“In many ways the LinkedIn industry groups are the must-read, new pages of the Australian Financial Review. Smart executives are going there for industry information, news and commentary from experts and key industry representatives.
Smart executives now read the ‘traditional’ business media as well as their industry social media each day and engage socially with controlled messages as a part of appropriate social information,” she said.
GE is an example of a major corporation actively using social media thought leadership.
Its LinkedIn group; GE Capital Mid-Market Hub was established in 2012 as a way of engaging with a very select C-suite audience who were already active on social.
The Hub was a finalist in the LinkedIn 2013 Best Global Community award. The company was also asked to be part of a case study of global best practice.
“We drove engagement with content from our executives and we used external partnerships to ignite interesting conversation. It’s about being smart with the content that we already have and leveraging this in a way that addresses the needs of our audience,” said Anthony Spargo, Director, Public Affairs, GE & Director, Communications, GE Capital, Australia and New Zealand.
There’s increasing evidence that it’s the companies that ‘get’ digital as a ‘way of being’ rather than a ‘handball-to-marketing’ which outperform their peers.
For example, according to a recent Sensis Social Media Report of the 65 percent of Australians who use social media, one in five research people and companies using social media, nearly 70 percent of which convert to higher awareness, a greater level of specific knowledge sought (about you or your company), active engagement and sales or personal contact.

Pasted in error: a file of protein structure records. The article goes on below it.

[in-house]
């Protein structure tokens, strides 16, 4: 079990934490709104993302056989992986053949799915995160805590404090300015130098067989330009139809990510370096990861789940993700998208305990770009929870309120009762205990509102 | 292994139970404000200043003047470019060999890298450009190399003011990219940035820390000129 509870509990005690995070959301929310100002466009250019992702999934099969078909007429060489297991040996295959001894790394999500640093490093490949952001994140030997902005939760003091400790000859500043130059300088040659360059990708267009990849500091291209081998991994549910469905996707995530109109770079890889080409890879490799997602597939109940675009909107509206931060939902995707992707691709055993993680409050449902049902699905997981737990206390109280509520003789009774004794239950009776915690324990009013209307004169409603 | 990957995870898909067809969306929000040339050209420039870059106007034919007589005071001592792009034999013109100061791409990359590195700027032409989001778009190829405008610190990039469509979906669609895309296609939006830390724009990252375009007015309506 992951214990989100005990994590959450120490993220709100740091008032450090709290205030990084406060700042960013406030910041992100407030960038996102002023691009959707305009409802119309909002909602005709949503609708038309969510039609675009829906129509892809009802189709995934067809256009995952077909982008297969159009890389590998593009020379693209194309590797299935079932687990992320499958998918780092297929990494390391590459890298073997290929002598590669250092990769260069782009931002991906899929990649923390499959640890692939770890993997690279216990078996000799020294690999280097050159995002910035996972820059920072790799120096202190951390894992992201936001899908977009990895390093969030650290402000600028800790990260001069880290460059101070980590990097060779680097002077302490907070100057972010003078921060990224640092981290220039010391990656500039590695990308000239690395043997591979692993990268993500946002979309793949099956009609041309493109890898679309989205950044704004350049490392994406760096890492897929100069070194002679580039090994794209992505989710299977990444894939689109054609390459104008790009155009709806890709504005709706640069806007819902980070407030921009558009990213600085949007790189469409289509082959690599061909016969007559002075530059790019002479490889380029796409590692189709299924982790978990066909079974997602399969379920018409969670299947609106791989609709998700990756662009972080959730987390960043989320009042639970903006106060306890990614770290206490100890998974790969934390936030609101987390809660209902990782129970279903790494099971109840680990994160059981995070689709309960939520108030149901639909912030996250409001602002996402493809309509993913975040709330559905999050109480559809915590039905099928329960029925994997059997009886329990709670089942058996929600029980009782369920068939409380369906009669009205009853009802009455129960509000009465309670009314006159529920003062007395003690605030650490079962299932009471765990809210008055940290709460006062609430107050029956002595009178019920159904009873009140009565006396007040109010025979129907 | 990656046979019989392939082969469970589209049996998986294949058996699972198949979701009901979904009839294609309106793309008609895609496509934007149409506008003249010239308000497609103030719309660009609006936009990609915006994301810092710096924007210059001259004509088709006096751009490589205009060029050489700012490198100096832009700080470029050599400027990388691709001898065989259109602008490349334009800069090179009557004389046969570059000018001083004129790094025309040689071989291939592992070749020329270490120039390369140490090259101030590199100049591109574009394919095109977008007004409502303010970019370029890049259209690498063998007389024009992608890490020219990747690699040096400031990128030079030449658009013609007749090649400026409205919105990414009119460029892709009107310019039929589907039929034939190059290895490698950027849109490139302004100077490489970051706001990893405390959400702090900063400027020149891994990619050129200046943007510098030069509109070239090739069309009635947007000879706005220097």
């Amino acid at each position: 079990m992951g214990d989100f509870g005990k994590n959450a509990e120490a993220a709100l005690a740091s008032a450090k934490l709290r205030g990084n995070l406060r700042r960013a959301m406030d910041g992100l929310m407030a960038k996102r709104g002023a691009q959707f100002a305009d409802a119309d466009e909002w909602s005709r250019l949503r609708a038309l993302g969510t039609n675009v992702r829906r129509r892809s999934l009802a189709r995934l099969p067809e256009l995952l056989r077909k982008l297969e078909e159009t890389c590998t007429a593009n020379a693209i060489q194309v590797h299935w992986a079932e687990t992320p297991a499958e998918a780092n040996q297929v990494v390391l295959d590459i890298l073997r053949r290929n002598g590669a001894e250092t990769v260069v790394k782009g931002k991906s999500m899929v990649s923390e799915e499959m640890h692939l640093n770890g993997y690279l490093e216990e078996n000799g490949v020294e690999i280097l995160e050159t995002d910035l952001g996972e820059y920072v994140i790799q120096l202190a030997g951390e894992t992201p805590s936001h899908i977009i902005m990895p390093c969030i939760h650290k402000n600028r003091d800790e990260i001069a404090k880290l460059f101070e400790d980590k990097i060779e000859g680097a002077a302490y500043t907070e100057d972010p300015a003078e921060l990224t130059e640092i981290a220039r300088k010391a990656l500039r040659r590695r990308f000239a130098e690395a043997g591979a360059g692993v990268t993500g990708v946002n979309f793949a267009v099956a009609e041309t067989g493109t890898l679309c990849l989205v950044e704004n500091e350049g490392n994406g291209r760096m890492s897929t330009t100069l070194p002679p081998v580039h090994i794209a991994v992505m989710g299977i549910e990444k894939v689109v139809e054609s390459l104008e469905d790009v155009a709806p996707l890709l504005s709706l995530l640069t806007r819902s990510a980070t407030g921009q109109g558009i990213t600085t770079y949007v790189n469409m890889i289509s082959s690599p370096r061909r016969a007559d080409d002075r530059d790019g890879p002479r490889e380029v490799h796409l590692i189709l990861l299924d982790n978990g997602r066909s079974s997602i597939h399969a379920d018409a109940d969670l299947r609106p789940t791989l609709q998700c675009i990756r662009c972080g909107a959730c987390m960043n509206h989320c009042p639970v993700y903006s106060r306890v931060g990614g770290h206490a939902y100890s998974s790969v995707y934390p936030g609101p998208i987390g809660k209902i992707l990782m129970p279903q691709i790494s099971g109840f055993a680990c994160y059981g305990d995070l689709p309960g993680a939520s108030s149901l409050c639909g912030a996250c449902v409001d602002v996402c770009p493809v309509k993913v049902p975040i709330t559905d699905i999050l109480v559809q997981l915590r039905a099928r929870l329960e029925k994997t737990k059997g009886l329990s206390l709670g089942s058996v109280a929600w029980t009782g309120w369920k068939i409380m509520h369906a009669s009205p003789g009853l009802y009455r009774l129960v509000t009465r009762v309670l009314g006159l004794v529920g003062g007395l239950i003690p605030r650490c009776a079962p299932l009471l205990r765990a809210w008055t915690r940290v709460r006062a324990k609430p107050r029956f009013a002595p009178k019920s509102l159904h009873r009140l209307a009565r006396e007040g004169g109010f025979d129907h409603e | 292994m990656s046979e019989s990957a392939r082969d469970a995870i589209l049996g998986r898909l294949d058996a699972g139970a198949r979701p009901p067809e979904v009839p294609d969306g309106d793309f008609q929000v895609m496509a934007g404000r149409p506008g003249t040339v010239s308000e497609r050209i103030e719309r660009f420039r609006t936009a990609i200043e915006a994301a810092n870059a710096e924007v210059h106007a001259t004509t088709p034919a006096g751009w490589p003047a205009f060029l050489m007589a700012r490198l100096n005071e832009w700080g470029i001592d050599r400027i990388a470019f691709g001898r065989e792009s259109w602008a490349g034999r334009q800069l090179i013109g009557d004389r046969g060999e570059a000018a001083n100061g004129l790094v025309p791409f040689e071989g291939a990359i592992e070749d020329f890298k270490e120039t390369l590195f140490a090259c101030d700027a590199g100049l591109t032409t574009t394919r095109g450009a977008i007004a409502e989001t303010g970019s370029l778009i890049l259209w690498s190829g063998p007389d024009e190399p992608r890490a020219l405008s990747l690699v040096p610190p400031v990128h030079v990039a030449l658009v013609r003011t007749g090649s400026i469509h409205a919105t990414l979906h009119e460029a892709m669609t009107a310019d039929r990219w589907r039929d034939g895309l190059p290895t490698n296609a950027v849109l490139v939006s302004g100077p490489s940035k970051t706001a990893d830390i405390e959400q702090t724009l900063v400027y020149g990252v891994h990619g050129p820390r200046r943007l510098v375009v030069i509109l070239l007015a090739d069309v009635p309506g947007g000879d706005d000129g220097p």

The Capgemini and the MIT study of almost 400 firms found that businesses who are more digitally mature were:
- 26% more profitable than their less mature peers;
- Generate 9% more revenue through their employees & physical assets;
- Generate 12% higher market valuation ratios.
Social media for executives education and training needs to prove the value of finding extra time to understand the power of social media for them in an already, jam packed schedule.
It needs to be strategically intelligent training which can go back to hands-on basics, if needed.
Sam Elam says her media training company has added specialist, executive social media training which addresses social media, specifically for the C-Suite. The training looks at the strategic power of LinkedIn and Twitter for a social media spokesperson to dispel the current levels of executive understanding which is often limited to social being about a ‘like’ on Facebook or a 140-character ‘tweet’.
“Executives using social media properly in business, and for their careers, will be the stand outs in the future. But like the need for traditional media training, executives now need social spokesperson training. Skilled social leaders will find they, and their companies, will be noticed more, quoted more, offered more opportunities and of course, be more profitable,” she said.